Break the Cycle: Managing OCD
Have you ever seen someone perform a specific, repetitive motion and then laugh it off by saying “I’m so OCD”? While repetitive motions are often a symptom of OCD, or Obsessive-Compulsive Disorder, OCD isn’t anything to laugh about.
It is estimated to be present in 2-3% of the population and is characterized by cycles of obsessions, anxiety, compulsions, and relief. Below are common examples of intrusive, obsessive thoughts and compulsions:
- Fears about germs, disease, or hygiene
- Having unwanted, disturbing thoughts
- Fears about harming yourself or others
- Repeated cleaning rituals (e.g., washing hands repeatedly, disinfecting doorknobs)
- Repeating words or phrases mentally
- Ordering or arranging things
Performing these actions can sometimes bring brief relief from the anxiety that the obsessions and compulsions create, but it often doesn’t last. People who have OCD often struggle to know whether the compulsive activities they undertake are reasonable or not.
There are multiple ways to treat OCD, but the most common, effective treatment is a combination of therapy and medication. Cognitive behavioral therapy (CBT) is often used to help give people with OCD better coping skills to manage their obsessions and compulsions, and by extension to relieve their anxiety. Exposure and response prevention is a specific kind of CBT that works by exposing someone with OCD to things that make them anxious a little bit at a time to help them learn to respond in healthier ways. Antidepressants are often the first line of medication used for OCD. This isn’t because OCD corresponds with depression, but because it has been demonstrated that these medications work well for OCD, too.
If any of these symptoms sound familiar to you and are causing significant distress and/or disruption to your daily life, talk to your primary care physician. They can help you take next steps toward testing, diagnosis, and treatment.
Incorporating more fish into your diet can be highly beneficial.
Nutrients that can be found in fish include:
Omega-3 fatty acids. This nutrient can be linked to benefitting heart health, aiding in growth and development, potentially fighting depression and other mental health conditions, reducing the risk of autoimmune diabetes, and possibly protecting against vision loss in old age.
Vitamin D. Many people don’t get enough Vitamin D, which acts like a steroid hormone, controlling blood calcium concentration and impacting your immune system. Vitamin D has been speculated to help defend against autoimmune diseases and improve sleep quality. If you don’t get much sunshine, incorporating fish into your diet is a great way to supplement Vitamin D.
Not only is fish loaded with nutrients, but it has been proven to help with a number of health risks including improving quality of sleep. Eating fish might also help increase brain health and prevent asthma in children. Fish is packed with protein and iodine, as well.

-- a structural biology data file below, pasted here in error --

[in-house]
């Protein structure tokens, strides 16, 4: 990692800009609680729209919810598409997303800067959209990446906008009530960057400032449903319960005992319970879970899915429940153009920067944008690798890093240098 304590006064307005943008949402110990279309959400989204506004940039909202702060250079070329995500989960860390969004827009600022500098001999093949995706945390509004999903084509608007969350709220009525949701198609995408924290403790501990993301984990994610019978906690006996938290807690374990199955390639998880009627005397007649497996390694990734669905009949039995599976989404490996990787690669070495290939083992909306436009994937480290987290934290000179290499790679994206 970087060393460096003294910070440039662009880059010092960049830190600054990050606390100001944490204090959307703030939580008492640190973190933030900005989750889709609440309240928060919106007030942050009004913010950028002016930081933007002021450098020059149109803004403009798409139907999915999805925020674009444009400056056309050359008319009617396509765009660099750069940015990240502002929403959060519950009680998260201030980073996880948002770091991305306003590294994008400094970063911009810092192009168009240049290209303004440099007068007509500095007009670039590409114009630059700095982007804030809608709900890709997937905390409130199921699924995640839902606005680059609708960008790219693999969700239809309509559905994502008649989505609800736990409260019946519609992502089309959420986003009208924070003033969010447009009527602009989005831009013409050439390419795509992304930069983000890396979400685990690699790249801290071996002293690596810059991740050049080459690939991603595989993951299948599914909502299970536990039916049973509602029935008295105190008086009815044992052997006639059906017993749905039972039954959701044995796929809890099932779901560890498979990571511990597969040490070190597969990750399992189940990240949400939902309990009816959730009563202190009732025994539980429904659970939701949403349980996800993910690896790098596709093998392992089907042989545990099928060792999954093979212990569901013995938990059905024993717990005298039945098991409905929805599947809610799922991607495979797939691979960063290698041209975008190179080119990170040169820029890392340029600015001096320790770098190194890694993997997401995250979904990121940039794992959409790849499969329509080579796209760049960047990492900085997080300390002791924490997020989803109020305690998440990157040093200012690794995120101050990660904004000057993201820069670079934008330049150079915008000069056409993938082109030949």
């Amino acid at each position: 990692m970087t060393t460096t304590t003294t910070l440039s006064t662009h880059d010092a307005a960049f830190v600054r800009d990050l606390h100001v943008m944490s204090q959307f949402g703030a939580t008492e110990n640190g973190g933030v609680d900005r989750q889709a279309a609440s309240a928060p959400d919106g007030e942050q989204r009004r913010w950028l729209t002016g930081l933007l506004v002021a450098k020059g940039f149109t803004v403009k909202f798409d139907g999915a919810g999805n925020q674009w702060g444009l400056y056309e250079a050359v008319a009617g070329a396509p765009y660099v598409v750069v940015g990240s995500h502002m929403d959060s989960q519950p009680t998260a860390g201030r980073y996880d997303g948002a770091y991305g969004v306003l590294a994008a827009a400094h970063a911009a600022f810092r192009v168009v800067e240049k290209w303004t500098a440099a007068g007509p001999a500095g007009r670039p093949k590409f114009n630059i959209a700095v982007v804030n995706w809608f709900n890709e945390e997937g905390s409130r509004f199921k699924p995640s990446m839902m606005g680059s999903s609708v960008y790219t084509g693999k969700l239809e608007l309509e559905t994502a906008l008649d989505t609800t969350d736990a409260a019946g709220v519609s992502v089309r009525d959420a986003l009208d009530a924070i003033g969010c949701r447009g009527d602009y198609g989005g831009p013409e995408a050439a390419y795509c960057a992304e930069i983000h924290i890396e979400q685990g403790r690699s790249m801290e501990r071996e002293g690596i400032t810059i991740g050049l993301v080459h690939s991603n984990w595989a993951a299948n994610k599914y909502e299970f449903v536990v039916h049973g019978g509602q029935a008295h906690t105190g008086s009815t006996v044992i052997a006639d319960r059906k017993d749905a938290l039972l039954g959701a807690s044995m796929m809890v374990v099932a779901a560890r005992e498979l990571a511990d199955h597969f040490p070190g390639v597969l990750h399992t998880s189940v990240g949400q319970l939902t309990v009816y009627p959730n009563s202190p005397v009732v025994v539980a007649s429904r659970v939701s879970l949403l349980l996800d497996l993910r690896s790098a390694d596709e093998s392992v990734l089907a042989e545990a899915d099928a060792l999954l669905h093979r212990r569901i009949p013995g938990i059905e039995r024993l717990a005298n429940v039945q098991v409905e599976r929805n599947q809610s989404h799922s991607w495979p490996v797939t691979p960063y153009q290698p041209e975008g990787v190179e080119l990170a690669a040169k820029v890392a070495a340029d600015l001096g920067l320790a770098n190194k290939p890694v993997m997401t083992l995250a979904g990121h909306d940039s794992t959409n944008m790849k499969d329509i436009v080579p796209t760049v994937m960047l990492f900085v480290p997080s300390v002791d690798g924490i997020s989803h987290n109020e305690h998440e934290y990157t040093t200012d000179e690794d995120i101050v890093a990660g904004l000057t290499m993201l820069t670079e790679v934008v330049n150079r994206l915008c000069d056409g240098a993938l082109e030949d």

Want to incorporate more fish into your diet but don’t know where to start? Salmon is always a good option. Like most fish, it can be cooked a variety of ways including baking, frying, broiling or searing. Fish oils like cod liver oil are also great sources of vitamin D, with more than 200% of its daily value in one tablespoon! Try adding fish or fish oil to a meal at least twice a week to reap the fish-ilicious benefits.
Recognizing Domestic Abuse
Coworkers, friends, and family are very important parts of our lives. One way to keep them safe and loved is to know the signs of domestic abuse. Domestic abuse or violence refers to physical, sexual, or emotional abuse from someone in your life – either same sex or opposite sex. Abuse can be difficult to spot. Often this abuse goes unreported due to fear or wanting to protect the abuser.
Signs of domestic abuse include:
- Verbal abuse such as insulting, demeaning, or shaming
- Extreme jealousy
- Preventing or discouraging you from spending time with family or friends
- Intimidation or threats
- Unexplained injuries
- Any physical violence or destruction of belongings
According to the CDC, 1 in 5 women and 1 in 7 men experience domestic violence in their lifetime.
If you’re worried that a friend, coworker, or family member might be in a harmful situation, your first instinct might be to intervene directly. However, that could cause more harm than good. Rather, consider these actions:
- Ask them in a private setting if they are safe
- Provide resources such as The National Domestic Violence Hotline*
- Offer to drive them to a local shelter
- Help them file for a restraining order
- Call the police if you suspect someone is in immediate danger of being harmed
- Don’t judge or blame them
If you suspect a friend, coworker, or family member of being an abuser, hold them accountable. Help them find treatment but let them know there are no excuses for abuse. Again, call the police if you suspect someone is in immediate danger of being harmed.
A list of additional resources:
- The National Domestic Violence Hotline: Available by phone, chat, or text at any time.
- A list of local resources organized by state and territory.
- The Department of Justice Domestic Violence homepage.
- Information on Protecting Yourself and Your Children from Domestic Violence.
Your health and wellbeing matter to us. Your career matters to us. You matter to us.
If you would like additional information on emotional and mental health, you can confidentially contact me at the information below.